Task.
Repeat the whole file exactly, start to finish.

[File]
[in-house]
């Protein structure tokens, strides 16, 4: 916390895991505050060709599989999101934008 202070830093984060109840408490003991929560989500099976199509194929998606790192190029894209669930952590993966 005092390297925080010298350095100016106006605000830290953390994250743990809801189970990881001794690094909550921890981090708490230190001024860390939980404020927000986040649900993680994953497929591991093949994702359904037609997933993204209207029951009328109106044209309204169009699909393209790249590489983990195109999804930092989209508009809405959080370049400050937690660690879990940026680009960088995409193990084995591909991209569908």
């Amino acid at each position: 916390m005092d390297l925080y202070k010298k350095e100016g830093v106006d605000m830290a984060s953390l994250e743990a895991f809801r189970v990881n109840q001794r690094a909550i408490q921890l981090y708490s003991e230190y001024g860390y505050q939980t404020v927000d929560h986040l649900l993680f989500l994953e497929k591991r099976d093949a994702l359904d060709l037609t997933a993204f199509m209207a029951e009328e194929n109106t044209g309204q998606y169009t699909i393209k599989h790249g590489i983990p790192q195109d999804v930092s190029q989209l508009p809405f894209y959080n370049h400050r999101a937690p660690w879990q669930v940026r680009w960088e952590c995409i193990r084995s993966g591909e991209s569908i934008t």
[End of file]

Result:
[in-house]
């Protein structure tokens, strides 16, 4: 916390895991505050060709599989999101934008 202070830093984060109840408490003991929560989500099976199509194929998606790192190029894209669930952590993966 005092390297925080010298350095100016106006605000830290953390994250743990809801189970990881001794690094909550921890981090708490230190001024860390939980404020927000986040649900993680994953497929591991093949994702359904037609997933993204209207029951009328109106044209309204169009699909393209790249590489983990195109999804930092989209508009809405959080370049400050937690660690879990940026680009960088995409193990084995591909991209569908």
């Amino acid at each position: 916390m005092d390297l925080y202070k010298k350095e100016g830093v106006d605000m830290a984060s953390l994250e743990a895991f809801r189970v990881n109840q001794r690094a909550i408490q921890l981090y708490s003991e230190y001024g860390y505050q939980t404020v927000d929560h986040l649900l993680f989500l994953e497929k591991r099976d093949a994702l359904d060709l037609t997933a993204f199509m209207a029951e009328e194929n109106t044209g309204q998606y169009t699909i393209k599989h790249g590489i983990p790192q195109d999804v930092s190029q989209l508009p809405f894209y959080n370049h400050r999101a937690p660690w879990q669930v940026r680009w960088e952590c995409i193990r084995s993966g591909e991209s569908i934008t």